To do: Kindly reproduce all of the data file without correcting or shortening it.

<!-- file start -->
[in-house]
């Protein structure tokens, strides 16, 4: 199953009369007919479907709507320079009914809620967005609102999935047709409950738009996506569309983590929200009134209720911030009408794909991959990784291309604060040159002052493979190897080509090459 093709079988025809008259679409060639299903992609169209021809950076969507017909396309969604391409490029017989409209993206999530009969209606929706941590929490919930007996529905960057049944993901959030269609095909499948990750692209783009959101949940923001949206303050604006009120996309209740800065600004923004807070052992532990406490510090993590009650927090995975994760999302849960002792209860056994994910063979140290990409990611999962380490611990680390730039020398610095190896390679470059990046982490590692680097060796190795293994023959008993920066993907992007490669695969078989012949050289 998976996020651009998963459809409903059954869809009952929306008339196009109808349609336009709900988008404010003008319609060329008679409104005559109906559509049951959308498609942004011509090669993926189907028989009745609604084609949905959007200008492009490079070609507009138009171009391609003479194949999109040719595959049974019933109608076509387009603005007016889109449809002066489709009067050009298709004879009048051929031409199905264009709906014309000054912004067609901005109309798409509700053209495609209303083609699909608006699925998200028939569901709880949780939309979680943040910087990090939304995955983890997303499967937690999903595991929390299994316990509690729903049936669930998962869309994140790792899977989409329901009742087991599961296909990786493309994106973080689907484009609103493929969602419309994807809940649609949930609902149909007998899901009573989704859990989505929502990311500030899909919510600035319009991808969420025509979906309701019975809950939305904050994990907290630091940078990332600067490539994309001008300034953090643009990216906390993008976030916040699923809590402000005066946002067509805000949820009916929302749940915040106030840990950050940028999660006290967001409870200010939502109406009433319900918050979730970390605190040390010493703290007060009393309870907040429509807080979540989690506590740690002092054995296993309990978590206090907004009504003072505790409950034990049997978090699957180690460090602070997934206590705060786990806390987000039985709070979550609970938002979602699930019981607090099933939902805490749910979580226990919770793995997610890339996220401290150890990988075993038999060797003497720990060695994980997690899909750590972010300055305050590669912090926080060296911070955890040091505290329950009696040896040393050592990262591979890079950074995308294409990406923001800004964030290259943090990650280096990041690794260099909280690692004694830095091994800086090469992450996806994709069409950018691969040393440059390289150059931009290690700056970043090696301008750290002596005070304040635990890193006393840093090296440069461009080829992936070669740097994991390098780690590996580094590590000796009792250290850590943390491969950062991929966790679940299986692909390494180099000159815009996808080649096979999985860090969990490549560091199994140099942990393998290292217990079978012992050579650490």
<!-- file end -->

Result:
[in-house]
């Protein structure tokens, strides 16, 4: 199953009369007919479907709507320079009914809620967005609102999935047709409950738009996506569309983590929200009134209720911030009408794909991959990784291309604060040159002052493979190897080509090459 093709079988025809008259679409060639299903992609169209021809950076969507017909396309969604391409490029017989409209993206999530009969209606929706941590929490919930007996529905960057049944993901959030269609095909499948990750692209783009959101949940923001949206303050604006009120996309209740800065600004923004807070052992532990406490510090993590009650927090995975994760999302849960002792209860056994994910063979140290990409990611999962380490611990680390730039020398610095190896390679470059990046982490590692680097060796190795293994023959008993920066993907992007490669695969078989012949050289 998976996020651009998963459809409903059954869809009952929306008339196009109808349609336009709900988008404010003008319609060329008679409104005559109906559509049951959308498609942004011509090669993926189907028989009745609604084609949905959007200008492009490079070609507009138009171009391609003479194949999109040719595959049974019933109608076509387009603005007016889109449809002066489709009067050009298709004879009048051929031409199905264009709906014309000054912004067609901005109309798409509700053209495609209303083609699909608006699925998200028939569901709880949780939309979680943040910087990090939304995955983890997303499967937690999903595991929390299994316990509690729903049936669930998962869309994140790792899977989409329901009742087991599961296909990786493309994106973080689907484009609103493929969602419309994807809940649609949930609902149909007998899901009573989704859990989505929502990311500030899909919510600035319009991808969420025509979906309701019975809950939305904050994990907290630091940078990332600067490539994309001008300034953090643009990216906390993008976030916040699923809590402000005066946002067509805000949820009916929302749940915040106030840990950050940028999660006290967001409870200010939502109406009433319900918050979730970390605190040390010493703290007060009393309870907040429509807080979540989690506590740690002092054995296993309990978590206090907004009504003072505790409950034990049997978090699957180690460090602070997934206590705060786990806390987000039985709070979550609970938002979602699930019981607090099933939902805490749910979580226990919770793995997610890339996220401290150890990988075993038999060797003497720990060695994980997690899909750590972010300055305050590669912090926080060296911070955890040091505290329950009696040896040393050592990262591979890079950074995308294409990406923001800004964030290259943090990650280096990041690794260099909280690692004694830095091994800086090469992450996806994709069409950018691969040393440059390289150059931009290690700056970043090696301008750290002596005070304040635990890193006393840093090296440069461009080829992936070669740097994991390098780690590996580094590590000796009792250290850590943390491969950062991929966790679940299986692909390494180099000159815009996808080649096979999985860090969990490549560091199994140099942990393998290292217990079978012992050579650490």